“On the other hand, warm-season grasses will usually begin to green up later in spring and people will need to wait until they’ve started growing and have reached a height of around 1 to 1.5 inches (2.5 to 4cm) before mowing their lawn for the first time.”

What should the grass look like?

Grass color and appearance are key indicators of whether a lawn is ready to mow.

“Look to when color starts to change in the blades of grass. You will be able to see vibrant green colors, which is a sign that your grass is waking up,” says Kody Ketterling, lawn and garden expert, and founder of K-IT Products.

These green areas may be more prominent in areas of the lawn that get the most sun. “You will also see your blades of grass growing straight up and lifting off the ground.”

If you can’t see any signs of life, keep waiting. “If your lawn is not growing and there are no tufts of green at all, your lawn is still dormant and does not need a mow,” says Craig.

Curved lawn shaded by trees

(Image credit: Future Content Hub)

Does the weather have an impact?

Fresh growth isn’t the only indicator of grass being ready to mow. If you cut before the weather conditions are right, you could do more harm than good.

“Check the soil is no longer wet from winter’s thaw,” says Gene. “Ensuring that the soil isn’t frozen and that temperatures are consistently above freezing both day and night is crucial.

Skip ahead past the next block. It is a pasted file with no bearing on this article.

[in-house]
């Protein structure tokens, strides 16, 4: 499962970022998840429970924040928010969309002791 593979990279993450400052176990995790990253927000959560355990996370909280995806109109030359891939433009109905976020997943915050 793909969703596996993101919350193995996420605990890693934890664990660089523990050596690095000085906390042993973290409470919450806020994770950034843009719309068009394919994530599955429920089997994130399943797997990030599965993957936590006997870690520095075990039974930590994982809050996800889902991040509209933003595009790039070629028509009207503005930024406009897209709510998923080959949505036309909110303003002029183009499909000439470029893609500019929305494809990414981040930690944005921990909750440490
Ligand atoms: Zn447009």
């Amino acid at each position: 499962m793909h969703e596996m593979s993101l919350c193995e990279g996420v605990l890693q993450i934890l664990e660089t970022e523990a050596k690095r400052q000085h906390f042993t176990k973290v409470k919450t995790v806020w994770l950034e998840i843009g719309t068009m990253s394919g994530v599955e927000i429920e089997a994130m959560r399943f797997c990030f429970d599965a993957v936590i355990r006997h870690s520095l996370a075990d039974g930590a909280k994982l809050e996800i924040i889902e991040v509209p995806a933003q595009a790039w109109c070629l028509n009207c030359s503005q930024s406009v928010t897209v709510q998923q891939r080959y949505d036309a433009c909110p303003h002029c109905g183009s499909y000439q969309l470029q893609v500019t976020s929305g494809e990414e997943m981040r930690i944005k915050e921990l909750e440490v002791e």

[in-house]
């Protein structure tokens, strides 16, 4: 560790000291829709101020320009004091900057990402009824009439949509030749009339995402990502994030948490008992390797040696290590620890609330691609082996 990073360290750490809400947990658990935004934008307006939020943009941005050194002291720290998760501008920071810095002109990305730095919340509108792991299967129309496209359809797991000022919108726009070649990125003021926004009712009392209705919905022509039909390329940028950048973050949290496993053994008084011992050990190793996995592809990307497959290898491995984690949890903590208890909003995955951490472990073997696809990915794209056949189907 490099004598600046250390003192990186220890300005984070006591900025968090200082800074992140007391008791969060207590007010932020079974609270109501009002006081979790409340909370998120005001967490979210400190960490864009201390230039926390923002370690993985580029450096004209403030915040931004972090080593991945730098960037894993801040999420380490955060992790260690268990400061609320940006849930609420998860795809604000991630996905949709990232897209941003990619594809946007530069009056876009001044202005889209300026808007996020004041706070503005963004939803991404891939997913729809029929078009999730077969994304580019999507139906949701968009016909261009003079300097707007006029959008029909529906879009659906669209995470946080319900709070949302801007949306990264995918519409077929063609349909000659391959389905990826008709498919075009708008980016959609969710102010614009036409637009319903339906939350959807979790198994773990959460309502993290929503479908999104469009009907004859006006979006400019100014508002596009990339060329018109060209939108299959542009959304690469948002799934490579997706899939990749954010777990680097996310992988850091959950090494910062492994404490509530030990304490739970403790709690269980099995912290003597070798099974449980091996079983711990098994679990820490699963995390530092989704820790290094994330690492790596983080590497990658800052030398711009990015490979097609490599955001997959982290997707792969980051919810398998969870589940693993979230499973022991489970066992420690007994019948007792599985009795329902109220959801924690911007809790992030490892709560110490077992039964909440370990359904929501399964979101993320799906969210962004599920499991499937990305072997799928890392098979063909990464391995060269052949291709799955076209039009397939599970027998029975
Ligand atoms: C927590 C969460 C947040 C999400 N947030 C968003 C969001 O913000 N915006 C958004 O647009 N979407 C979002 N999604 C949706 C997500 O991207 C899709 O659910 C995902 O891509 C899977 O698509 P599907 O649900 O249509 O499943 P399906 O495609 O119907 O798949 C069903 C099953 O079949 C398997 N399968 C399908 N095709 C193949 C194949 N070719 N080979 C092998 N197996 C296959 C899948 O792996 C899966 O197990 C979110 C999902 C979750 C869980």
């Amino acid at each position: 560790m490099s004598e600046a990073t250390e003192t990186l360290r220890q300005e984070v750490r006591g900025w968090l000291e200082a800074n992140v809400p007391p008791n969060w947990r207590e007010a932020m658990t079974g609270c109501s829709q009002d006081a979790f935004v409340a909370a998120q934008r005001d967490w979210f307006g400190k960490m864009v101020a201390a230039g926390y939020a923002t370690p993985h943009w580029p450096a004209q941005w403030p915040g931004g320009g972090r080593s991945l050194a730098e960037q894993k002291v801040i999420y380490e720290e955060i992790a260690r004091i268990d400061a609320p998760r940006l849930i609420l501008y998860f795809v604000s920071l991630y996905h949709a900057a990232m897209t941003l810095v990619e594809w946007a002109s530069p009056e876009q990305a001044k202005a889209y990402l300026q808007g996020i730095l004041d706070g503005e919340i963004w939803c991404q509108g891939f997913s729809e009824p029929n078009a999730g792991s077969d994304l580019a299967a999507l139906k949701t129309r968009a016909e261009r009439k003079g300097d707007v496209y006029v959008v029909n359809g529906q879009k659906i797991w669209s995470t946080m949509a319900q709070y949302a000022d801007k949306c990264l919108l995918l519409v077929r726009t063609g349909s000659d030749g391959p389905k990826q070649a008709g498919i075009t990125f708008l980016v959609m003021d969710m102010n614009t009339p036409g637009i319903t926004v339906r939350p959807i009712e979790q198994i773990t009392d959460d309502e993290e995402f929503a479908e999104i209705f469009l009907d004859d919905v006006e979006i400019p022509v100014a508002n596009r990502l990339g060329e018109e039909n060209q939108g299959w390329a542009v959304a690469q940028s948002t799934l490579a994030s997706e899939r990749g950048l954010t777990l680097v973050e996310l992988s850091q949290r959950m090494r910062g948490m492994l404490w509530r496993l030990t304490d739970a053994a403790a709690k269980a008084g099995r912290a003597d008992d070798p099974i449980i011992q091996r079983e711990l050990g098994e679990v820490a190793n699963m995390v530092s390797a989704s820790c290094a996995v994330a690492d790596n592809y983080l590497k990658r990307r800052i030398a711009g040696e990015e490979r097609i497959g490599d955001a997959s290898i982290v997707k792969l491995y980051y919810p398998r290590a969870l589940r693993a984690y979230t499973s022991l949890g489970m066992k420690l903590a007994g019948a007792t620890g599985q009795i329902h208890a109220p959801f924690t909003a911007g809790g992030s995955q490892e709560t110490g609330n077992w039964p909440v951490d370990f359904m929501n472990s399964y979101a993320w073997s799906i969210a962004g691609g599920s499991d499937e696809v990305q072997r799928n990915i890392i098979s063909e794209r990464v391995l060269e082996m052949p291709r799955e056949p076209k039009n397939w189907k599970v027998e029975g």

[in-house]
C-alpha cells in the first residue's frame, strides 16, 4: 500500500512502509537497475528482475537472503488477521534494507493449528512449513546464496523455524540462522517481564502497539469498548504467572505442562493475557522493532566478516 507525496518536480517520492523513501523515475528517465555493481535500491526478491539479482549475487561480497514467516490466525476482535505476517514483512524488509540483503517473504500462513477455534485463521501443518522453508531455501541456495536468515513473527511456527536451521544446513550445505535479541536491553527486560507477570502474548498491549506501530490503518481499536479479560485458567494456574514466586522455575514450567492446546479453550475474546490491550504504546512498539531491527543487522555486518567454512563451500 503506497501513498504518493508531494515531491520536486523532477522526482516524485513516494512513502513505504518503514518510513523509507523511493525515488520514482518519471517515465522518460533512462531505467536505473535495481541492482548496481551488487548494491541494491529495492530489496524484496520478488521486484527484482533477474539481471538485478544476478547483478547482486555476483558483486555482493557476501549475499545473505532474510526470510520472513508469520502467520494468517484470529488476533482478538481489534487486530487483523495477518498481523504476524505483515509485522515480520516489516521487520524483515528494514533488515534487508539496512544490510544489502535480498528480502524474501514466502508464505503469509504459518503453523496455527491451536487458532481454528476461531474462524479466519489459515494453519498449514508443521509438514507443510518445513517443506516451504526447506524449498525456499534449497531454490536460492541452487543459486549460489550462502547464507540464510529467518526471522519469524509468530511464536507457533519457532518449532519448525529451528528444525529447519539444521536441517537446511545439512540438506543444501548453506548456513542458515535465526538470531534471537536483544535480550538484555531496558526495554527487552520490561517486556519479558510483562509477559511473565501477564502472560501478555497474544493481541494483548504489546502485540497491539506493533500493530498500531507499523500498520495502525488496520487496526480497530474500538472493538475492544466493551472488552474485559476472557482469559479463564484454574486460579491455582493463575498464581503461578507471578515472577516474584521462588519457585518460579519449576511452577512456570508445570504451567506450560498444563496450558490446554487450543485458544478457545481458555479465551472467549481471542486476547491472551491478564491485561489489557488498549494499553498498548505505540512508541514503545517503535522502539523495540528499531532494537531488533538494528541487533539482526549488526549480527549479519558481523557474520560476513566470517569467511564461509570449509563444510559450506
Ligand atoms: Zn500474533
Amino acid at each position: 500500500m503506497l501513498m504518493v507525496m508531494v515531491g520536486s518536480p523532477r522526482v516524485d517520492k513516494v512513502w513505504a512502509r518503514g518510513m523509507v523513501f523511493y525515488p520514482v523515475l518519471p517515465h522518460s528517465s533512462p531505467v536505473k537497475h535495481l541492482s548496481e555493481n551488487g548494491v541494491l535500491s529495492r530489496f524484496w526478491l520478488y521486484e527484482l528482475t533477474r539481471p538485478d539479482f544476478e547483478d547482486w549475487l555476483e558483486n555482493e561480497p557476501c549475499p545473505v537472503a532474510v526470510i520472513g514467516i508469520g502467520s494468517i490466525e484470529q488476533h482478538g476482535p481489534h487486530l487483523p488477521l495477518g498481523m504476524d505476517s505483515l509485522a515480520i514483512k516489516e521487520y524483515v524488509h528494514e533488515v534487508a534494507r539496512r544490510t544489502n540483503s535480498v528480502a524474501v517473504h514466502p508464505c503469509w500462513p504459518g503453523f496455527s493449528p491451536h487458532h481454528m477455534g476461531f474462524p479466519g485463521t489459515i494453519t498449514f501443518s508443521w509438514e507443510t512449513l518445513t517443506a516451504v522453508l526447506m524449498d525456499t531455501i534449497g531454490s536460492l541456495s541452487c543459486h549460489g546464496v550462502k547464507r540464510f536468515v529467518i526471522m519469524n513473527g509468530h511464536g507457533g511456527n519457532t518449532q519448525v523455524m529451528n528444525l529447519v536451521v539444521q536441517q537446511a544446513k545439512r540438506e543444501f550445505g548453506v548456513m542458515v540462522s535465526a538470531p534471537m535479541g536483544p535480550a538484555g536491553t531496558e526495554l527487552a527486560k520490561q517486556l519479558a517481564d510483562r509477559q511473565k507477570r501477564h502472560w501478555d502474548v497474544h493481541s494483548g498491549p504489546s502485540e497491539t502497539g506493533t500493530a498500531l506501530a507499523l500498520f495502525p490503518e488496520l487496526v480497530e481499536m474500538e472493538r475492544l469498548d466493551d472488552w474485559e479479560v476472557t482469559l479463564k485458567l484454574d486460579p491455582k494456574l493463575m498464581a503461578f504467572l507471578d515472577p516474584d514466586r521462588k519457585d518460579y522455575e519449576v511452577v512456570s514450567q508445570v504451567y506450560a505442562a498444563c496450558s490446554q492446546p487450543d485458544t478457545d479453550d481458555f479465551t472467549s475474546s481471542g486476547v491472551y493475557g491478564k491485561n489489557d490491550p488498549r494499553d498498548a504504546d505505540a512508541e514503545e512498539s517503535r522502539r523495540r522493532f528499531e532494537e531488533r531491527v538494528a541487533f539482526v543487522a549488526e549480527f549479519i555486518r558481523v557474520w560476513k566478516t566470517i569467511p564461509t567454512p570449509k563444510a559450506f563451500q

“If your lawn remains saturated with moisture, or if nighttime frosts are still a possibility, it’s better to delay. Mowing wet grass is damaging to the young grass and can compact the soil. ”

What temperature should it be?

The ideal temperature for mowing the lawn differs between grass types.

“For cold-season grasses, make sure that your temperatures are above 40 to 50°F (5 to 10°C). Make sure that the ground is thawed completely in every spot that you are going to mow,” explains Kody.

“If possible you should check the soil temperature: if it is below 50°F (10°C), hold off because your grass is still sleeping.

“Meanwhile, the best time to start mowing warm-weather turf is when temperatures rise above 65°F (18°C).

Applying fertilizer to the lawn

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Do I need to prepare the lawn before I mow?

Before mowing after winter, you should take some time to clear debris and aerate the lawn.

“Clean off all the sticks, leaves, and debris from the winter months off of your lawn,” says Kody. “Then run a rake over the lawn to lift the grass, and get the thatch out from around the roots. The rake will aerate about an inch into the soil.

“Finally fertilize the lawn with a triple 16 product that provides a good mix of nutrients. I also like to use carbon products as grass loves carbon and is very healthy for the soil.

Wait two to three weeks before mowing your lawn. This process will ensure that your grass gets an even and level start to hopefully give you the best growing season.

How much grass should I take off on the first mow?

“As with all mows, you should take off no more than one-third of the grass blade,” says Craig.

If you have left your lawn too long and would like to cut it shorter, then do this over two or three sessions, to give the grass a chance to recover.

“Cutting grass too short can shock the plants and leave them vulnerable to diseases and pests,” explains Gene. “Maintaining a higher blade height in the initial mowing encourages root growth and helps establish a healthier lawn for the upcoming season.”

Make sure you collect your grass clippings – you can add them to the compost heap.

“I usually recommend mulching the clippings back into the lawn – known as grasscycling – but on the first mow I bag it because it’s too cold for microbial activity to break down the clippings and they will build up and smother the lawn,” adds Craig.